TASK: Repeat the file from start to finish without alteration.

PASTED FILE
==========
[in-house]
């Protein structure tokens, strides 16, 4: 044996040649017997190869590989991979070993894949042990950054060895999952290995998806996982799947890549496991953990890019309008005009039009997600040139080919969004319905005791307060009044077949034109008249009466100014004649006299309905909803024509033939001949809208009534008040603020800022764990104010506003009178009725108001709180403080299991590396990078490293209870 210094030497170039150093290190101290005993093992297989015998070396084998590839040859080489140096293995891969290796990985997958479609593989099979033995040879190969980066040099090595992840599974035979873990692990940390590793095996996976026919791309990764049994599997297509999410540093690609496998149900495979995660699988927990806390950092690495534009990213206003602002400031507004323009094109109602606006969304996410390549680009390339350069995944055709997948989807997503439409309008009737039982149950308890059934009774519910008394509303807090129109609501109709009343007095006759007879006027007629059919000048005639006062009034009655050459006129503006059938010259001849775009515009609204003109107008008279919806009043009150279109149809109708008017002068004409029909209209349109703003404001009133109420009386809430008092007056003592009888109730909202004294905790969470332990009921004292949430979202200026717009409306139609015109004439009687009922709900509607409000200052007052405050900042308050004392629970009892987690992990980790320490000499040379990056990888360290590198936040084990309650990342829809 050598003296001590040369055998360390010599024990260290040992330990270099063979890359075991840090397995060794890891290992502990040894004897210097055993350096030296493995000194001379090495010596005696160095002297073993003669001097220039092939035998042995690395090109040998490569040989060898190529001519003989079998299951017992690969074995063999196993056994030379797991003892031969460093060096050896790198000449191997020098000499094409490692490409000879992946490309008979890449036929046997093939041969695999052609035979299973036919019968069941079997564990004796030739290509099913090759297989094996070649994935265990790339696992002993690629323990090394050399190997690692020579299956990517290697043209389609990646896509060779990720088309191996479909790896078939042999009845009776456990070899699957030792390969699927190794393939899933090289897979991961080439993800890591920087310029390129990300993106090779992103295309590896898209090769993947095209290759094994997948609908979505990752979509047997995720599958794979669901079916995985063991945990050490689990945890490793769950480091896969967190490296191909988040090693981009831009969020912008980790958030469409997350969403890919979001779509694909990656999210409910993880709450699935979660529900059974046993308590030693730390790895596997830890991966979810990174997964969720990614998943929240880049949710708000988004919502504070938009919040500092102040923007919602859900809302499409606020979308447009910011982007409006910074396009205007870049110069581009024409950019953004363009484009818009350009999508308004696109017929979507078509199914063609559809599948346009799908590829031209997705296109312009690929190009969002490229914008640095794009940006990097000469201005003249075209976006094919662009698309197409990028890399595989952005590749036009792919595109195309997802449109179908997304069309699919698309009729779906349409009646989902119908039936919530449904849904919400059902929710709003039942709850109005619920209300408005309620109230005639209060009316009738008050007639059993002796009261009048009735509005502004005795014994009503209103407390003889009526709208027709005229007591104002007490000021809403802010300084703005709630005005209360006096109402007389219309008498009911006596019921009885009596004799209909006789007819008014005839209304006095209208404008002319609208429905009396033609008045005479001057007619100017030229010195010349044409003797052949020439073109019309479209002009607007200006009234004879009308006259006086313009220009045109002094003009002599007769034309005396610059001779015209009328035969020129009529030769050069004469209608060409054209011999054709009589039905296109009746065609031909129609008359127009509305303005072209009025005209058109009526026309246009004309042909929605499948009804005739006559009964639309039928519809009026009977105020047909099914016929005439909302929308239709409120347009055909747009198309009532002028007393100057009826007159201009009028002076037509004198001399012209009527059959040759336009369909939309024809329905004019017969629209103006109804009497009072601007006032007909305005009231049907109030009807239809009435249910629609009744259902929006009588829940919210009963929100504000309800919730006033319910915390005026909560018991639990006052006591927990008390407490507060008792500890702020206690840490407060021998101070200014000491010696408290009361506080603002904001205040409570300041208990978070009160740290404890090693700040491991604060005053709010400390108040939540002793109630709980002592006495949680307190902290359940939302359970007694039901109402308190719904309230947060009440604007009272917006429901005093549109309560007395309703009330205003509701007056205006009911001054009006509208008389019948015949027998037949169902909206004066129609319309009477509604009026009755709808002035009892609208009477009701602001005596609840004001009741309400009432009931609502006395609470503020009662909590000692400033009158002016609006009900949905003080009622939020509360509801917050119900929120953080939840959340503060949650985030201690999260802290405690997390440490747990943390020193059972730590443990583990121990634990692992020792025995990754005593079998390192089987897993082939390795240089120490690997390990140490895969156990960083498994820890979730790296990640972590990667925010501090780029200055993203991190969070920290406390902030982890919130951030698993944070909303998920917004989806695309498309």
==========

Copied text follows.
[in-house]
């Protein structure tokens, strides 16, 4: 044996040649017997190869590989991979070993894949042990950054060895999952290995998806996982799947890549496991953990890019309008005009039009997600040139080919969004319905005791307060009044077949034109008249009466100014004649006299309905909803024509033939001949809208009534008040603020800022764990104010506003009178009725108001709180403080299991590396990078490293209870 210094030497170039150093290190101290005993093992297989015998070396084998590839040859080489140096293995891969290796990985997958479609593989099979033995040879190969980066040099090595992840599974035979873990692990940390590793095996996976026919791309990764049994599997297509999410540093690609496998149900495979995660699988927990806390950092690495534009990213206003602002400031507004323009094109109602606006969304996410390549680009390339350069995944055709997948989807997503439409309008009737039982149950308890059934009774519910008394509303807090129109609501109709009343007095006759007879006027007629059919000048005639006062009034009655050459006129503006059938010259001849775009515009609204003109107008008279919806009043009150279109149809109708008017002068004409029909209209349109703003404001009133109420009386809430008092007056003592009888109730909202004294905790969470332990009921004292949430979202200026717009409306139609015109004439009687009922709900509607409000200052007052405050900042308050004392629970009892987690992990980790320490000499040379990056990888360290590198936040084990309650990342829809 050598003296001590040369055998360390010599024990260290040992330990270099063979890359075991840090397995060794890891290992502990040894004897210097055993350096030296493995000194001379090495010596005696160095002297073993003669001097220039092939035998042995690395090109040998490569040989060898190529001519003989079998299951017992690969074995063999196993056994030379797991003892031969460093060096050896790198000449191997020098000499094409490692490409000879992946490309008979890449036929046997093939041969695999052609035979299973036919019968069941079997564990004796030739290509099913090759297989094996070649994935265990790339696992002993690629323990090394050399190997690692020579299956990517290697043209389609990646896509060779990720088309191996479909790896078939042999009845009776456990070899699957030792390969699927190794393939899933090289897979991961080439993800890591920087310029390129990300993106090779992103295309590896898209090769993947095209290759094994997948609908979505990752979509047997995720599958794979669901079916995985063991945990050490689990945890490793769950480091896969967190490296191909988040090693981009831009969020912008980790958030469409997350969403890919979001779509694909990656999210409910993880709450699935979660529900059974046993308590030693730390790895596997830890991966979810990174997964969720990614998943929240880049949710708000988004919502504070938009919040500092102040923007919602859900809302499409606020979308447009910011982007409006910074396009205007870049110069581009024409950019953004363009484009818009350009999508308004696109017929979507078509199914063609559809599948346009799908590829031209997705296109312009690929190009969002490229914008640095794009940006990097000469201005003249075209976006094919662009698309197409990028890399595989952005590749036009792919595109195309997802449109179908997304069309699919698309009729779906349409009646989902119908039936919530449904849904919400059902929710709003039942709850109005619920209300408005309620109230005639209060009316009738008050007639059993002796009261009048009735509005502004005795014994009503209103407390003889009526709208027709005229007591104002007490000021809403802010300084703005709630005005209360006096109402007389219309008498009911006596019921009885009596004799209909006789007819008014005839209304006095209208404008002319609208429905009396033609008045005479001057007619100017030229010195010349044409003797052949020439073109019309479209002009607007200006009234004879009308006259006086313009220009045109002094003009002599007769034309005396610059001779015209009328035969020129009529030769050069004469209608060409054209011999054709009589039905296109009746065609031909129609008359127009509305303005072209009025005209058109009526026309246009004309042909929605499948009804005739006559009964639309039928519809009026009977105020047909099914016929005439909302929308239709409120347009055909747009198309009532002028007393100057009826007159201009009028002076037509004198001399012209009527059959040759336009369909939309024809329905004019017969629209103006109804009497009072601007006032007909305005009231049907109030009807239809009435249910629609009744259902929006009588829940919210009963929100504000309800919730006033319910915390005026909560018991639990006052006591927990008390407490507060008792500890702020206690840490407060021998101070200014000491010696408290009361506080603002904001205040409570300041208990978070009160740290404890090693700040491991604060005053709010400390108040939540002793109630709980002592006495949680307190902290359940939302359970007694039901109402308190719904309230947060009440604007009272917006429901005093549109309560007395309703009330205003509701007056205006009911001054009006509208008389019948015949027998037949169902909206004066129609319309009477509604009026009755709808002035009892609208009477009701602001005596609840004001009741309400009432009931609502006395609470503020009662909590000692400033009158002016609006009900949905003080009622939020509360509801917050119900929120953080939840959340503060949650985030201690999260802290405690997390440490747990943390020193059972730590443990583990121990634990692992020792025995990754005593079998390192089987897993082939390795240089120490690997390990140490895969156990960083498994820890979730790296990640972590990667925010501090780029200055993203991190969070920290406390902030982890919130951030698993944070909303998920917004989806695309498309």